Free Press Joins Lawsuit to Stop NSA Spying
WASHINGTON -- On Tuesday, Free Press joined a lawsuit filed by the Electronic Frontier Foundation against the U.S. government over its controversial domestic spying program that collects, stores, searches and analyzes in bulk the telephone records of millions of Americans.
The suit alleges that the government is violating the First Amendment right of association by gaining access to the phone records of political and activist organizations and their members.
Free Press President and CEO Craig Aaron made the following statement:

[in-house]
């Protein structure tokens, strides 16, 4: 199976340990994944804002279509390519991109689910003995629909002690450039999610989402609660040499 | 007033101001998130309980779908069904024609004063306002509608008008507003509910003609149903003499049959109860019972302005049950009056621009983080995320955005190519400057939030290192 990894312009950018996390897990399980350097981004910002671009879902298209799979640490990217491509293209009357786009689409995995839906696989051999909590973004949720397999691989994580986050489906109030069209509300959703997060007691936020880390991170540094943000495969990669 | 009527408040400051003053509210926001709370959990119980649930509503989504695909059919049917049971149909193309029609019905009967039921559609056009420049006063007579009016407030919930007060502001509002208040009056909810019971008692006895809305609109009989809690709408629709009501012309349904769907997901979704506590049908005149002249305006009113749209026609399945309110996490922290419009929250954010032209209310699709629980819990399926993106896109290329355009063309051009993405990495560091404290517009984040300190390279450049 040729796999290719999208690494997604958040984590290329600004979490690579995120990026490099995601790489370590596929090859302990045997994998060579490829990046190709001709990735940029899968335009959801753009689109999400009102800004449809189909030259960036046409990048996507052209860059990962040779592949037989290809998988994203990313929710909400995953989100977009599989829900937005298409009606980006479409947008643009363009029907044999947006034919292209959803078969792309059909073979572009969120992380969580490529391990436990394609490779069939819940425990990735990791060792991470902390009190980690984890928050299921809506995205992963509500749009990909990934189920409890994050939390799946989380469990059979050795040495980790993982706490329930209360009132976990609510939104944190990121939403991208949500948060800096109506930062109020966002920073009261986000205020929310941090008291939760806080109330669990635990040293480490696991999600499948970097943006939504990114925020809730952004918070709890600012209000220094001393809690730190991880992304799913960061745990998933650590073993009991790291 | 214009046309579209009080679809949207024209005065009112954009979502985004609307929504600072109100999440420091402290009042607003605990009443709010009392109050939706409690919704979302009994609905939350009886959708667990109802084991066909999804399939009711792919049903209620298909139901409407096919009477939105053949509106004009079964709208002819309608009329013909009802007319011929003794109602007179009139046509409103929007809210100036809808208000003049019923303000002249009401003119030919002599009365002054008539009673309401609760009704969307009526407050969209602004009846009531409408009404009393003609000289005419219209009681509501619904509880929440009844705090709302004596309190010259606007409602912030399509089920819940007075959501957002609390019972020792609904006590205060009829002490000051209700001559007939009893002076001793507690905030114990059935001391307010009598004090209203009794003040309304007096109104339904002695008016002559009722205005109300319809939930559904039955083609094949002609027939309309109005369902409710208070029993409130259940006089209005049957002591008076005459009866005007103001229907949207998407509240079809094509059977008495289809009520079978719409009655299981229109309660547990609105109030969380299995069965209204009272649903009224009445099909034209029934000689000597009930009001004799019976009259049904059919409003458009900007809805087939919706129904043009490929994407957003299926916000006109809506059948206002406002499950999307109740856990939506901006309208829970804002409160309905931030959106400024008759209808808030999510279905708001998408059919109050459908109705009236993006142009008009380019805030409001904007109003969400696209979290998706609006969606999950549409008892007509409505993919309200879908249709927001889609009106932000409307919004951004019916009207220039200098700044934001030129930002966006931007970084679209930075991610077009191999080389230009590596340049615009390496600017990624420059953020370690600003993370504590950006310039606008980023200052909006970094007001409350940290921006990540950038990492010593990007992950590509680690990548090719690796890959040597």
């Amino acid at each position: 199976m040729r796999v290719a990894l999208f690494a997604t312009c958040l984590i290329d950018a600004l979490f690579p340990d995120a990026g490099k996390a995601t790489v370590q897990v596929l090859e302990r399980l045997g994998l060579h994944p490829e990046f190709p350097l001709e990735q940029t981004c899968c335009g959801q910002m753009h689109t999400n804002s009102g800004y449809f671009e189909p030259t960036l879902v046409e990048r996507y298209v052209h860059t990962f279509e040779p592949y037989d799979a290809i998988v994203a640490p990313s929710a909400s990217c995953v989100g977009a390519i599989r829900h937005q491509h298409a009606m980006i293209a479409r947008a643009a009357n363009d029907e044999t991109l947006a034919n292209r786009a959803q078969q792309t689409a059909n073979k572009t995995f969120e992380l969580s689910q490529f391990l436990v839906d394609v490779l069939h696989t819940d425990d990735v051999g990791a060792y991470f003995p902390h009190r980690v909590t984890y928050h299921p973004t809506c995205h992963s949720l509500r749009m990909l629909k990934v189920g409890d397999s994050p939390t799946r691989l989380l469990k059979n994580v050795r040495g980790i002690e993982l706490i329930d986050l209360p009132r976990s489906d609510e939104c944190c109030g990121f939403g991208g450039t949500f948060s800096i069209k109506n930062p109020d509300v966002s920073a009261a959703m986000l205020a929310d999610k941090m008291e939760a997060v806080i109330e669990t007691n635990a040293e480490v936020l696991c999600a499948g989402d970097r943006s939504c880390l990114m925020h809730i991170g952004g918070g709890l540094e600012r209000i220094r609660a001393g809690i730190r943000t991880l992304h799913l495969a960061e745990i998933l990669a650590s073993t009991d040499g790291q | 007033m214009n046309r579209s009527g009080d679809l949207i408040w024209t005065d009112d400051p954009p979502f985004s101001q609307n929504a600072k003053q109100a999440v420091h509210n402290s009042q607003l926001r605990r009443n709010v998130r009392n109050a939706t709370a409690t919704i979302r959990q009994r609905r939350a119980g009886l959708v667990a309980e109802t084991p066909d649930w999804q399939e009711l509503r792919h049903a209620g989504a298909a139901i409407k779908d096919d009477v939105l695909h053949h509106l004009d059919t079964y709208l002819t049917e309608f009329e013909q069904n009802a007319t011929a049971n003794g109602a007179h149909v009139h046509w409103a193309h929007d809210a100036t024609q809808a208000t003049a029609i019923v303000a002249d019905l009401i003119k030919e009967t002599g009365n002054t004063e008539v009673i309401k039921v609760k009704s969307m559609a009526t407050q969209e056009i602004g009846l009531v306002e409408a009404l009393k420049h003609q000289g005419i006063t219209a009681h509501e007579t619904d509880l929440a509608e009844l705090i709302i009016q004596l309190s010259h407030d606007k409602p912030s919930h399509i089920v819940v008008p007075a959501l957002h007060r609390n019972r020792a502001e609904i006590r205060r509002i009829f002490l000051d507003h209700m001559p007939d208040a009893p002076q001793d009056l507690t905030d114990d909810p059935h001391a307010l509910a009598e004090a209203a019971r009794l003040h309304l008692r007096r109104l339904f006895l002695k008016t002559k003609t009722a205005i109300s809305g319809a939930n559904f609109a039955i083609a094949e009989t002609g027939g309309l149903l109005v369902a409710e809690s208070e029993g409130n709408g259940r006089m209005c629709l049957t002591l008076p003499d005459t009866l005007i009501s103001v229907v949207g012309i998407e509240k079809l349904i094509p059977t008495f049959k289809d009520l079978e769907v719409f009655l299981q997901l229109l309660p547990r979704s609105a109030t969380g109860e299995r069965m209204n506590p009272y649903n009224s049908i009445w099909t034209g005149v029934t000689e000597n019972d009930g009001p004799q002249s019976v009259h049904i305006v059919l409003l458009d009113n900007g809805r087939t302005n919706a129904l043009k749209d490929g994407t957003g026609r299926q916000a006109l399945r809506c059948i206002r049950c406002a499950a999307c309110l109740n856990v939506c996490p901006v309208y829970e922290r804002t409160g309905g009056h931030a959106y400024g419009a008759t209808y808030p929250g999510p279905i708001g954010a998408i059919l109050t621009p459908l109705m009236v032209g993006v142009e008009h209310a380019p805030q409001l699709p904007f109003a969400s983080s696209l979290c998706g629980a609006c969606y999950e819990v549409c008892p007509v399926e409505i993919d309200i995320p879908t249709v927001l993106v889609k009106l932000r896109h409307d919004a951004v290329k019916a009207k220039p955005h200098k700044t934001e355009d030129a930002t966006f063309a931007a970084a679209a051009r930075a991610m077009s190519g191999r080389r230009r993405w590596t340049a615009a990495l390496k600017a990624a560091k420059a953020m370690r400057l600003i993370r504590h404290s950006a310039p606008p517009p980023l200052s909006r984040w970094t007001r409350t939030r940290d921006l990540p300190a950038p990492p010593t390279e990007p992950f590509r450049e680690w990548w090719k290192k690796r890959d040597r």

"There's no doubt that when the government tracks, logs and analyzes Americans' phone records there's a chilling effect on activist organizations, including Free Press and its more than 600,000 members. The freedom to communicate is absolutely vital to an organization that relies on daily interactions with its activists to challenge government and corporate wrongdoing and advocate for Internet and press freedom.
"The diverse group of plaintiffs in this case is further evidence of the far-reaching impact of the government's spying program. This is not about right versus left; it's about right versus wrong. Our freedom to connect and communicate is in jeopardy. We hope this case will bring to light the full extent of government spying and put an end to unconstitutional surveillance."